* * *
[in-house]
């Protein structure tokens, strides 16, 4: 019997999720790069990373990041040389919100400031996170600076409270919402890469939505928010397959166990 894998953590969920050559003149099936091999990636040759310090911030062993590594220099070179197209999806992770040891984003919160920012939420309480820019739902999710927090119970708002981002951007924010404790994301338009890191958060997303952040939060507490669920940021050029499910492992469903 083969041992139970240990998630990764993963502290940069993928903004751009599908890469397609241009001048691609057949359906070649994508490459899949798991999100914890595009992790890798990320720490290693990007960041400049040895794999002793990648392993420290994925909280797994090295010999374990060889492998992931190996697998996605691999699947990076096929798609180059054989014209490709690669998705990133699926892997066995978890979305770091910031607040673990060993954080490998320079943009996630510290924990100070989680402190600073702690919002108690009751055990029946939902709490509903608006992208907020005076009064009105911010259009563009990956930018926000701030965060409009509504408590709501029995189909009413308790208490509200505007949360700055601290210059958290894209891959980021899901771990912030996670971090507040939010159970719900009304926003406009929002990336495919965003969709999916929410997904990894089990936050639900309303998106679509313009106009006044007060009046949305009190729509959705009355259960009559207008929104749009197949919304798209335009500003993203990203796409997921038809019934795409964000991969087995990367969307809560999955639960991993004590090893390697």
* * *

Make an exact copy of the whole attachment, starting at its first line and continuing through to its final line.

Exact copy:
[in-house]
């Protein structure tokens, strides 16, 4: 019997999720790069990373990041040389919100400031996170600076409270919402890469939505928010397959166990 894998953590969920050559003149099936091999990636040759310090911030062993590594220099070179197209999806992770040891984003919160920012939420309480820019739902999710927090119970708002981002951007924010404790994301338009890191958060997303952040939060507490669920940021050029499910492992469903 083969041992139970240990998630990764993963502290940069993928903004751009599908890469397609241009001048691609057949359906070649994508490459899949798991999100914890595009992790890798990320720490290693990007960041400049040895794999002793990648392993420290994925909280797994090295010999374990060889492998992931190996697998996605691999699947990076096929798609180059054989014209490709690669998705990133699926892997066995978890979305770091910031607040673990060993954080490998320079943009996630510290924990100070989680402190600073702690919002108690009751055990029946939902709490509903608006992208907020005076009064009105911010259009563009990956930018926000701030965060409009509504408590709501029995189909009413308790208490509200505007949360700055601290210059958290894209891959980021899901771990912030996670971090507040939010159970719900009304926003406009929002990336495919965003969709999916929410997904990894089990936050639900309303998106679509313009106009006044007060009046949305009190729509959705009355259960009559207008929104749009197949919304798209335009500003993203990203796409997921038809019934795409964000991969087995990367969307809560999955639960991993004590090893390697």